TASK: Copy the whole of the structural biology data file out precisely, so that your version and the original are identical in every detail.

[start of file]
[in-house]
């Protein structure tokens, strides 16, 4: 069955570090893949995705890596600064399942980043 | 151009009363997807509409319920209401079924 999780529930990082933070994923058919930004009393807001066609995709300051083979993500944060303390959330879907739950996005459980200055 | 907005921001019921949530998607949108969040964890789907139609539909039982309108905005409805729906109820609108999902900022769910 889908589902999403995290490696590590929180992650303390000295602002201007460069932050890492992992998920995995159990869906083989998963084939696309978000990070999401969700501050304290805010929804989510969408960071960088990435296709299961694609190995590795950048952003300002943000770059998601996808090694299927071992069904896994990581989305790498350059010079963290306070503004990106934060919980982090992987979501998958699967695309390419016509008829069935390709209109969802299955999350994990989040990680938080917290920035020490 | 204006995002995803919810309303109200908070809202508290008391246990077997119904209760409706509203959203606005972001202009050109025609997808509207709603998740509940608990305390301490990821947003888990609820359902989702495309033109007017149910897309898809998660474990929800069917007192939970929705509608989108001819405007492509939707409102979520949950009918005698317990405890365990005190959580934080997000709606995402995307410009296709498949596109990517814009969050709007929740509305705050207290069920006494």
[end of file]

[in-house]
């Protein structure tokens, strides 16, 4: 069955570090893949995705890596600064399942980043 | 151009009363997807509409319920209401079924 999780529930990082933070994923058919930004009393807001066609995709300051083979993500944060303390959330879907739950996005459980200055 | 907005921001019921949530998607949108969040964890789907139609539909039982309108905005409805729906109820609108999902900022769910 889908589902999403995290490696590590929180992650303390000295602002201007460069932050890492992992998920995995159990869906083989998963084939696309978000990070999401969700501050304290805010929804989510969408960071960088990435296709299961694609190995590795950048952003300002943000770059998601996808090694299927071992069904896994990581989305790498350059010079963290306070503004990106934060919980982090992987979501998958699967695309390419016509008829069935390709209109969802299955999350994990989040990680938080917290920035020490 | 204006995002995803919810309303109200908070809202508290008391246990077997119904209760409706509203959203606005972001202009050109025609997808509207709603998740509940608990305390301490990821947003888990609820359902989702495309033109007017149910897309898809998660474990929800069917007192939970929705509608989108001819405007492509939707409102979520949950009918005698317990405890365990005190959580934080997000709606995402995307410009296709498949596109990517814009969050709007929740509305705050207290069920006494």